How to Easily Make Any Bypass Humidifier More Water-Efficient

Water rates in Ontario are rising even faster than our property taxes. In 2016, the average household water cost was $800 per year – and it’s climbed even higher in the years since.

You’ve fixed leaky faucets, shut down your lawn sprinklers, even tried to cut your showers short – but it hardly makes a dent in your ever-growing utility bills.

You’re not alone if you’re looking for new tactics to reduce your water use.

One of the common sources of water waste is something most homeowners haven’t considered: the humidifier. All humidifiers waste water, and unfortunately, the more convenient whole-home humidifiers tend to be big culprits.

But humidifiers are a lifesaver in our cold Canadian winters, especially when the humidity drops below 35%. Low humidity makes your home feel even colder, and the dry air can wreak havoc on your health and overall level of comfort.

Fortunately, if you own a bypass humidifier, there’s an easy way to drastically increase its water-efficiency and reduce water waste without turning down the humidity level.

Below, we’ll talk about:

  1. How your humidifier works;
  2. Why bypass humidifiers waste water;
  3. How to make your bypass humidifier more water-efficient

1. How Your Humidifier Works

Many people believe their furnace ‘removes’ moisture from the air and a humidifier puts it back. While it’s true that central heat makes your home feel dryer, it isn’t exactly taking moisture away.

Cold air expands as it warms up. If the amount of water vapour remains the same as the temperature rises, the relative humidity in the space drops. Humidifiers counteract this effect by increasing the amount of moisture the air. There are several ways to do this – some humidifiers produce steam, while others draw the air through a moistened ‘vapour pad’.

Humidifiers fall into one of two categories: whole home humidifiers that humidify the entire home and portable humidifiers than humidify the surrounding space. Portable humidifiers are ideal for small spaces (single rooms, dorms or small homes with no central HVAC system) but whole home humidification is significantly more convenient in the long-term because:

  • A home humidifier controls the humidity in the entire home at once.
    • You don’t have to continually refill it with water.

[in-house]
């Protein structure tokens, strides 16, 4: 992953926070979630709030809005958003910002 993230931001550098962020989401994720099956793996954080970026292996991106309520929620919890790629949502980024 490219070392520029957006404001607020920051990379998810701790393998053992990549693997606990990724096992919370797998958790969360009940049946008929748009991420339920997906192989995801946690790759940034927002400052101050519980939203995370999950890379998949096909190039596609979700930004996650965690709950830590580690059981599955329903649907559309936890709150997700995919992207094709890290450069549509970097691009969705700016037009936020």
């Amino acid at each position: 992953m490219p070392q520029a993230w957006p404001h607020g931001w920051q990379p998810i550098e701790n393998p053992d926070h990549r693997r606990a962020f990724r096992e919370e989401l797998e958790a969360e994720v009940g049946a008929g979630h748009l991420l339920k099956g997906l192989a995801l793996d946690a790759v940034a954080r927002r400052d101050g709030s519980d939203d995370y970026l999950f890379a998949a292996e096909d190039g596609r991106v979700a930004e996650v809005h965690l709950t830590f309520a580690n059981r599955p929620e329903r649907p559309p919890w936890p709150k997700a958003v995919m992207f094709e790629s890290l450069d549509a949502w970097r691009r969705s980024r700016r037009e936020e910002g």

• It’s quieter and less obtrusive than a portable humidifier.

Some whole-home humidifier units have a built-in fan (like the Lennox HCWP3-18 Humidifier) while bypass humidifiers like the GeneralAire Legacy 1099 Bypass Humidifier work off your forced air furnace’s blower fan.

2. Why Bypass Humidifiers Waste Water

Bypass humidifiers are ultra-quiet and highly efficient, but they have one drawback: water waste.

Some humidity is lost as the air travels through your central heating and cooling system before it reaches your living space. Water also drains off the unit’s water-soaked vapour pad. Most humidifiers include a drain line that carries this excess water into the sewer.

Exactly how much water a humidifier uses depends on:

  • How long the humidifier runs
  • How much air passes over the vapour pad
  • Chosen humidity setting (and how far it the desired humidity is from the baseline humidity in your home)
  • What is installed in the water line

That’s assuming your humidifier doesn’t have a leak. Just like a leaking toilet tank, a poorly-maintained humidifier can waste thousands more litres of water each year. If you suspect your humidifier is leaking, it’s time for a service call.

Modern humidifiers are far more efficient than their predecessors (using less water per day than washing a single load of laundry in a high-efficiency washing machine.) Still, all whole-house humidifiers waste at least some water while they run.

You want to reduce that waste as much as possible.

3. How to Make Your Bypass Humidifier More Water Efficient

Several years ago, one of the top manufacturers in the humidifier space decided to do something about water waste.

To date, their product remains one of the only devices on the market to effectively limit waste water in your humidifier.

The solution is simple: when the humidifier receives a call for water, the device automatically switches on and limits water supply to the vapour pad. The humidifier releases only the amount of water needed to keep the pad moist – no more and no less – so less water ends up down the drain.

Simple as it is, the WaterSavor™ is proven to cut water waste by a minimum of 50%. That’s using the default settings. If you fine-tune the settings to a specific humidifier model, settings and season, it’s possible to achieve savings up to 96%.

Most importantly, the WaterSavor™ doesn’t affect your humidifier’s output.

Keep Your Humidifier in Top Working Condition

Like all parts of your heating and cooling system, a whole-home humidifier requires proper care and good maintenance to perform at its best. Regular service is also important to avoid costly humidifier leaks – which can trickle away for months or years before it’s discovered.

Homeowners in the Greater Toronto Area can contact us 24/7 to schedule service for any type of humidifier, from drum-style humidifiers to flow-through bypass humidifiers and more.